SEOUL, South Korea – A near two-week launch window for a North Korean long-range rocket began today, a day after Pyongyang said it may delay liftoff. North Korea has faced mounting international pressure to abandon what critics call a cover for a banned missile test.
North Korean scientists had been pushing forward with final preparations for the launch but are considering “readjusting” the timing for unspecified reasons, an unidentified spokesman for the Korean Committee for Space Technology said in a dispatch released by North Korea’s state-run Korean Central News Agency early Sunday.
North Korea earlier said it would launch a three-stage rocket mounted with a satellite from the Sohae station on its northwest coast sometime between today and Dec. 22. Pyongyang calls it a peaceful bid to send an observation satellite into space, its second attempt this year. An April launch failed seconds after liftoff.
Italy awaits fallout from Monti exit
ROME – Italy and the rest of Europe on Sunday anxiously awaited the reaction of financial markets to Premier Mario Monti’s surprise decision to resign.
Monti has been widely credited with restoring faith in the country’s capacity to survive the eurozone debt crisis since he took over the helm of a non-elected “technocrat” government. But he told the Italian president Saturday it was impossible to continue to lead after Berlusconi’s party, parliament’s largest, dropped its support and blamed his austerity measure for Italy’s staying mired in recession.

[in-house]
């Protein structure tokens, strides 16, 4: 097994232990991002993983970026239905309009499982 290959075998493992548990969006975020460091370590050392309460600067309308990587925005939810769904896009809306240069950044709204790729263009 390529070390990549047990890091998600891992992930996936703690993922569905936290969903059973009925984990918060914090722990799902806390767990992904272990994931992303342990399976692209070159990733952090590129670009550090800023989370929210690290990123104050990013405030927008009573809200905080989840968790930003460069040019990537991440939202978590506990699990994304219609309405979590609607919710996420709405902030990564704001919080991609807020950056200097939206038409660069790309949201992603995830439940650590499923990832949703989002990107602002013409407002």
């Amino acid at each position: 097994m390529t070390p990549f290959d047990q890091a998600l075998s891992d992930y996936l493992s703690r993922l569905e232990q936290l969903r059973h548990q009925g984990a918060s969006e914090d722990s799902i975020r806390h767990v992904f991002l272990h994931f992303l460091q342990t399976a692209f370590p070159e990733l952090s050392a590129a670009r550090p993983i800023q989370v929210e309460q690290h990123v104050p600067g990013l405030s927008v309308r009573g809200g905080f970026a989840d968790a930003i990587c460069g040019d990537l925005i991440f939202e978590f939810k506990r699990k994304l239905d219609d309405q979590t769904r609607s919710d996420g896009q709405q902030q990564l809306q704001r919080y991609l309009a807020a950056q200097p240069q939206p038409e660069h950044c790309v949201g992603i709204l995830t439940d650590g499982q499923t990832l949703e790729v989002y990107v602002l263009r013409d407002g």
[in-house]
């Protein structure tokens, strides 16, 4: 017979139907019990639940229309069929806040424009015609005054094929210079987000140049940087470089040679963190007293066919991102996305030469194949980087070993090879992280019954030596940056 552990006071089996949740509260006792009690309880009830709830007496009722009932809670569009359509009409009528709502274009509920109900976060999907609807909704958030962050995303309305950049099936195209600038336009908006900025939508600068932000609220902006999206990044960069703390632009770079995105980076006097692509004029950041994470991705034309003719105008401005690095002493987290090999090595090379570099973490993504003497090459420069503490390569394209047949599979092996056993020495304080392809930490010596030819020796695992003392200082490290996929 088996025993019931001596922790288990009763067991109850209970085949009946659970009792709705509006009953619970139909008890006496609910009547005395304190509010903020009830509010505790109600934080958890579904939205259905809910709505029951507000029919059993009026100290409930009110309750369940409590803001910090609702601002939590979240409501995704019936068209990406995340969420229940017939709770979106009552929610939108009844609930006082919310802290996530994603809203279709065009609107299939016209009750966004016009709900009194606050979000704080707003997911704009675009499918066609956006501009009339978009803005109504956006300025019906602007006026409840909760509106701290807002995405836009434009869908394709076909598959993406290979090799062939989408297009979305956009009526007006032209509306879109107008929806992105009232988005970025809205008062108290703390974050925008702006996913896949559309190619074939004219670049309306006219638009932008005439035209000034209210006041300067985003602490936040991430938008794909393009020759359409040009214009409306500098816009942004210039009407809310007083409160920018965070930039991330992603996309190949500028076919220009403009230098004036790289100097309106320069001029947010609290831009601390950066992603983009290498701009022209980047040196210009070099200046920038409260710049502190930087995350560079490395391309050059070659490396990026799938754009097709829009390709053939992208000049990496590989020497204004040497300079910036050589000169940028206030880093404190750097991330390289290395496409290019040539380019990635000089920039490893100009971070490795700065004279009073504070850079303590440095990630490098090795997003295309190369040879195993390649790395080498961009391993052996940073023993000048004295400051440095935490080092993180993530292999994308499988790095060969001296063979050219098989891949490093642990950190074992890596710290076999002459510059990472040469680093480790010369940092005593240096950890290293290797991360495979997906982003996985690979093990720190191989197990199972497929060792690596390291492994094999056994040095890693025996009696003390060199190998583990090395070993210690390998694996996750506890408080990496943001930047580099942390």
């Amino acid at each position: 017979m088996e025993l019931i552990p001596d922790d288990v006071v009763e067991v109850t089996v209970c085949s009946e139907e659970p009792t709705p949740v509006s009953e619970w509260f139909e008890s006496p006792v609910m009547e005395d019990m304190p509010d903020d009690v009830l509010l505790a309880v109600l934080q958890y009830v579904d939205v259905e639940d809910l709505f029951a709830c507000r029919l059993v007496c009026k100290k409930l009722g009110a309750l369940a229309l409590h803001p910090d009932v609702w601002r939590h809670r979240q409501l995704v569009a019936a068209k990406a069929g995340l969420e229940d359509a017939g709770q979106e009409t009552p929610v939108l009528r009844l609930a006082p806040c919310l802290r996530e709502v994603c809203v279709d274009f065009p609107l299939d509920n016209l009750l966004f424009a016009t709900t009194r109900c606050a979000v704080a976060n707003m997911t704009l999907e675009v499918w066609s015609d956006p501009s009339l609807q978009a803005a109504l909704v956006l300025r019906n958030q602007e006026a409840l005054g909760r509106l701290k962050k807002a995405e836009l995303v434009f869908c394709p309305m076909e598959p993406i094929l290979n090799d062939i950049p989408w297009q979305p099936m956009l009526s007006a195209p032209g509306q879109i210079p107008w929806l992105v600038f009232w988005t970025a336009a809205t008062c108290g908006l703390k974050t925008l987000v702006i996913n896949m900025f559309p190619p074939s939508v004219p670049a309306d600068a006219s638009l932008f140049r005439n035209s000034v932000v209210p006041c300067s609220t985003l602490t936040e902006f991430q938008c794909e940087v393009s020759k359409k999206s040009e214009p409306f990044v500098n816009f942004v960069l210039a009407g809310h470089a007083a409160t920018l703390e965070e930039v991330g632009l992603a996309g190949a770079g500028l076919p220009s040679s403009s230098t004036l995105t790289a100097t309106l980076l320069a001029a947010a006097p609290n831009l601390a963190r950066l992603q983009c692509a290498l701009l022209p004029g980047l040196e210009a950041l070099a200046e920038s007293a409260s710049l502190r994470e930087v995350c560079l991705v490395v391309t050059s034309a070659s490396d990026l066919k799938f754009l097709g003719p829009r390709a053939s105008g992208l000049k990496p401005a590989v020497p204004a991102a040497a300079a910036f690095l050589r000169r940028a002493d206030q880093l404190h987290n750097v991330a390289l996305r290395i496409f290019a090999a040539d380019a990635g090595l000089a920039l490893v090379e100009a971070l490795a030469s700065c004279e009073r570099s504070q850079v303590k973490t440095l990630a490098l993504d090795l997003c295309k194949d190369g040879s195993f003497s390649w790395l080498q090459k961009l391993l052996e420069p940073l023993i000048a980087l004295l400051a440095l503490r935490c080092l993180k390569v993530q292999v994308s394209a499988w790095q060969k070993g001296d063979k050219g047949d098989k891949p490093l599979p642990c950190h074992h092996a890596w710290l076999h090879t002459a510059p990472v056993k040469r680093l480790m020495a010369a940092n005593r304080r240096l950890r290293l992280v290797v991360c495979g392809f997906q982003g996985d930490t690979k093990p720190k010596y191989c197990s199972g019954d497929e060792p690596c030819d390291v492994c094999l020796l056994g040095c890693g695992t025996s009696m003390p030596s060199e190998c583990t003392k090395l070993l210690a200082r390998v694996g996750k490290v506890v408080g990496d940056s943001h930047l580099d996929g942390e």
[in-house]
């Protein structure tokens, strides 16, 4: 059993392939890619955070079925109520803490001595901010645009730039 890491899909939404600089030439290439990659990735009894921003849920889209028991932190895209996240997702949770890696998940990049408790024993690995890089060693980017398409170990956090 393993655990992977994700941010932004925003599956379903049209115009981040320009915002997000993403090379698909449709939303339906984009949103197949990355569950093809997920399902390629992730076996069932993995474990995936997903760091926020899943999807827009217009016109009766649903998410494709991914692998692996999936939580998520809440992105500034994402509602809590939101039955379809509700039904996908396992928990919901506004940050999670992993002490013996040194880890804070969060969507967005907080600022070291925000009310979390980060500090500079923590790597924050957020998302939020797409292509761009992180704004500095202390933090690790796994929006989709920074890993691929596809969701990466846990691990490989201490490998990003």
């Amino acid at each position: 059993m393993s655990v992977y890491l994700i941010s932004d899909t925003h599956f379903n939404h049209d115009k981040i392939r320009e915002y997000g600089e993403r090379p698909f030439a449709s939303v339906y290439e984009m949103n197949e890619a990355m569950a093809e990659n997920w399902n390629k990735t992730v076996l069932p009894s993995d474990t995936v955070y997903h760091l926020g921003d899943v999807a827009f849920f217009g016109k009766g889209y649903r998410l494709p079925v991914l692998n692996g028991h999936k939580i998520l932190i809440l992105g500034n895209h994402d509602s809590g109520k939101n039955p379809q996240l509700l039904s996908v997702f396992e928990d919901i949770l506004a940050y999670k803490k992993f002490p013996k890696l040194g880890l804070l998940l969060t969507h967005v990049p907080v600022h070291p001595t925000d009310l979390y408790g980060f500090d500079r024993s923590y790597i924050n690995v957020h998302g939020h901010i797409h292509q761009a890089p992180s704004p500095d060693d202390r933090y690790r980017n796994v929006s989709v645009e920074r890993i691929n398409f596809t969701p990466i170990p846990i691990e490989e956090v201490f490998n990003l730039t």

“We’ll see what the markets will do,” President Giorgio Napolitano told reporters asking if he was worried about the repercussions of the political crisis.
It was Napolitano who appointed Monti, an internationally respected economist, last year to replace Berlusconi, the three-time premier whose resistance to potentially unpopular austerity measures panicked financial markets.
Monti told Napolitano he would step down as soon as parliament passes a budget bill, likely within two weeks, setting the stage for elections as soon as February.
Snows kill six; strand hundreds
BELGRADE, Serbia – Freezing temperatures and heavy snowfall have killed at least six people and caused travel chaos across the Balkans, with rescue teams struggling to reach passengers stranded in buses and cars in Serbia on Sunday.
Officials said four people died in Croatia and two in Serbia as a result of blizzards in the region of southwestern Europe over the weekend, closing airports and roads and blocking public transportation in big cities.
People traveling in vehicles waited for hours on several roads in Serbia’s northern province of Vojvodina, including the main highway leading from Belgrade to the Hungarian border, before rescue teams could free them from 20 inches of snow that had fallen in just a few hours.
By late afternoon, 660 people, including 30 children, were evacuated from stranded vehicles, Serbia’s emergency authorities said, adding that army tanks were used to remove heavy trucks that skidded and blocked highways.